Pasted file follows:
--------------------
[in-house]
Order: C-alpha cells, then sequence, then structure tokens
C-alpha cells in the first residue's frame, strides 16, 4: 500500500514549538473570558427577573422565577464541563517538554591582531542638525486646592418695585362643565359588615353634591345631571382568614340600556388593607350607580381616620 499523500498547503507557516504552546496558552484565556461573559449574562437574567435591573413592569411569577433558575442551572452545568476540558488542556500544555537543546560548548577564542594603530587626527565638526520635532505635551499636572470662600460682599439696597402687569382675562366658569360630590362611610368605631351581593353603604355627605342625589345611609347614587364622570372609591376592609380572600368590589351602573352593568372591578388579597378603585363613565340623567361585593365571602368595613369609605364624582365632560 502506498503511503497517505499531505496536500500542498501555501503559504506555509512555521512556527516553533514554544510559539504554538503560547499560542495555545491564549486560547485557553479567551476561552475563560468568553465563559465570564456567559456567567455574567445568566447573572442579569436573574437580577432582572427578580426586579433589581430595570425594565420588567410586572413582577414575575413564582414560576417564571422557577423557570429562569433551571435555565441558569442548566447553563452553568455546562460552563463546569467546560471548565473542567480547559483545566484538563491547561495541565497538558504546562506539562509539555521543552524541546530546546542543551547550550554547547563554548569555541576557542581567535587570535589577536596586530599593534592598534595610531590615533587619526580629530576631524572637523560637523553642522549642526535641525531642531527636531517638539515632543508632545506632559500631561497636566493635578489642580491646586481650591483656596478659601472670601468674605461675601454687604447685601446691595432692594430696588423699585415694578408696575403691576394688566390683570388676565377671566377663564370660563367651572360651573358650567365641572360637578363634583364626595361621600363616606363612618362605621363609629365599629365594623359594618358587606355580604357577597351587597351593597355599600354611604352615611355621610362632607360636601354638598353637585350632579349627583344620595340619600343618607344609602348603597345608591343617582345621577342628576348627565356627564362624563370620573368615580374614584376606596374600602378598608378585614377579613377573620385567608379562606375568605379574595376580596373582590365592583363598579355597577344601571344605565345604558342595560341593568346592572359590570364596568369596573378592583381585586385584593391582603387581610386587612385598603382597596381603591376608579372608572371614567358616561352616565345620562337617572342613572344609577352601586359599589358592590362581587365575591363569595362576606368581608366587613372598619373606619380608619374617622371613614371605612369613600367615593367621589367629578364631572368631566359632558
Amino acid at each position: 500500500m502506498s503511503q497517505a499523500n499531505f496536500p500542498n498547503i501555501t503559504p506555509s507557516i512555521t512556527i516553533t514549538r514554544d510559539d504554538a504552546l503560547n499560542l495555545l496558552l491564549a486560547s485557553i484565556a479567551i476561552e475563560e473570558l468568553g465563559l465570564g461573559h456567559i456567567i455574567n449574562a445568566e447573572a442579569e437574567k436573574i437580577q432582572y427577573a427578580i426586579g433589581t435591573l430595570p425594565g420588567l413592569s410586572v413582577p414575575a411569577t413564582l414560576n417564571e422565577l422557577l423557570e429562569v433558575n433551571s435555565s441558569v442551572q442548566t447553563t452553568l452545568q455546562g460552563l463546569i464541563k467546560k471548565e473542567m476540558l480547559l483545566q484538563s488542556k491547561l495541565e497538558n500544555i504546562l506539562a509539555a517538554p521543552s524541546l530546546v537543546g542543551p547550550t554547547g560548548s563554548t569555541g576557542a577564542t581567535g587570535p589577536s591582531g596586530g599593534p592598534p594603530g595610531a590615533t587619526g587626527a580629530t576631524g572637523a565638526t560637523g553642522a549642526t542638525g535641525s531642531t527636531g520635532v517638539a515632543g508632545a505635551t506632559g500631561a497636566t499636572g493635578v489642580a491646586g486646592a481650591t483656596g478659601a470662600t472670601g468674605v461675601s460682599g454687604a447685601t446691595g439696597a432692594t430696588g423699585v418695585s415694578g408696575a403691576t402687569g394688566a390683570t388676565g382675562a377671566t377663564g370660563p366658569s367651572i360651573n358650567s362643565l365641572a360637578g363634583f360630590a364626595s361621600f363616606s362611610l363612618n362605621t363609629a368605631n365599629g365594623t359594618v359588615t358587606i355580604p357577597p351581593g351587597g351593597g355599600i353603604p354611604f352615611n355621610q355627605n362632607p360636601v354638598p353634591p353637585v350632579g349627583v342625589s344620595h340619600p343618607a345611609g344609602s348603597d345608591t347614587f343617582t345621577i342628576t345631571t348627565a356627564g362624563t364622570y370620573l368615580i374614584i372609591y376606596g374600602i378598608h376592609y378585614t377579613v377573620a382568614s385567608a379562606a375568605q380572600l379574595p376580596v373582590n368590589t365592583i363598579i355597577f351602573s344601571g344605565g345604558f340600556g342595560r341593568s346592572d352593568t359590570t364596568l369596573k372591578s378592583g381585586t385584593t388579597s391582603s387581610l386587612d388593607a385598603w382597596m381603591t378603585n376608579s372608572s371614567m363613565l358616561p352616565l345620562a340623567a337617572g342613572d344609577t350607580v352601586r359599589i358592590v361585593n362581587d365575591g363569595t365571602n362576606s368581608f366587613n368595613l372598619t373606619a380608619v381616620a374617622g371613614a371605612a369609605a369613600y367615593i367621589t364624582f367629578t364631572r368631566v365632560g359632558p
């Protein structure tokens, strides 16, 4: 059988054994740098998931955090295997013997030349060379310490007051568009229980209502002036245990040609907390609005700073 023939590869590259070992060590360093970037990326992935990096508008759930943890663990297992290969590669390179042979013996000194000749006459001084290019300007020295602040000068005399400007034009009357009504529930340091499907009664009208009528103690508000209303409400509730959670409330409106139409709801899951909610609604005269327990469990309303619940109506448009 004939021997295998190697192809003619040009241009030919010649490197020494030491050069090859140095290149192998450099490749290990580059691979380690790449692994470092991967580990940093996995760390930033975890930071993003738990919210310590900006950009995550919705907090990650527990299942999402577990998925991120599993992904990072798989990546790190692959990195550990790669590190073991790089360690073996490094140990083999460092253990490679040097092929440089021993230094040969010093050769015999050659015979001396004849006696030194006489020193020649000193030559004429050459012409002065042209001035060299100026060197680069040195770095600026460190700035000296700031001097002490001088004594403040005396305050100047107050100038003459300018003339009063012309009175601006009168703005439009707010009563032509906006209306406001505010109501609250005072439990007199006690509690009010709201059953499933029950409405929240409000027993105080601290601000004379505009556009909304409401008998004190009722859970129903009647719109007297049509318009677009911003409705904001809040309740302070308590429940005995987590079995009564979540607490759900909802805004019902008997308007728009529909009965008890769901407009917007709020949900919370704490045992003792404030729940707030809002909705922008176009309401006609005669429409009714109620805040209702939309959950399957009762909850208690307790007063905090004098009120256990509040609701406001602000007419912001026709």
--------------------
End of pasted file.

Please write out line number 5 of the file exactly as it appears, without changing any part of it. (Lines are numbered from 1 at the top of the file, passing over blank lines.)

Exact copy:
């Protein structure tokens, strides 16, 4: 059988054994740098998931955090295997013997030349060379310490007051568009229980209502002036245990040609907390609005700073 023939590869590259070992060590360093970037990326992935990096508008759930943890663990297992290969590669390179042979013996000194000749006459001084290019300007020295602040000068005399400007034009009357009504529930340091499907009664009208009528103690508000209303409400509730959670409330409106139409709801899951909610609604005269327990469990309303619940109506448009 004939021997295998190697192809003619040009241009030919010649490197020494030491050069090859140095290149192998450099490749290990580059691979380690790449692994470092991967580990940093996995760390930033975890930071993003738990919210310590900006950009995550919705907090990650527990299942999402577990998925991120599993992904990072798989990546790190692959990195550990790669590190073991790089360690073996490094140990083999460092253990490679040097092929440089021993230094040969010093050769015999050659015979001396004849006696030194006489020193020649000193030559004429050459012409002065042209001035060299100026060197680069040195770095600026460190700035000296700031001097002490001088004594403040005396305050100047107050100038003459300018003339009063012309009175601006009168703005439009707010009563032509906006209306406001505010109501609250005072439990007199006690509690009010709201059953499933029950409405929240409000027993105080601290601000004379505009556009909304409401008998004190009722859970129903009647719109007297049509318009677009911003409705904001809040309740302070308590429940005995987590079995009564979540607490759900909802805004019902008997308007728009529909009965008890769901407009917007709020949900919370704490045992003792404030729940707030809002909705922008176009309401006609005669429409009714109620805040209702939309959950399957009762909850208690307790007063905090004098009120256990509040609701406001602000007419912001026709």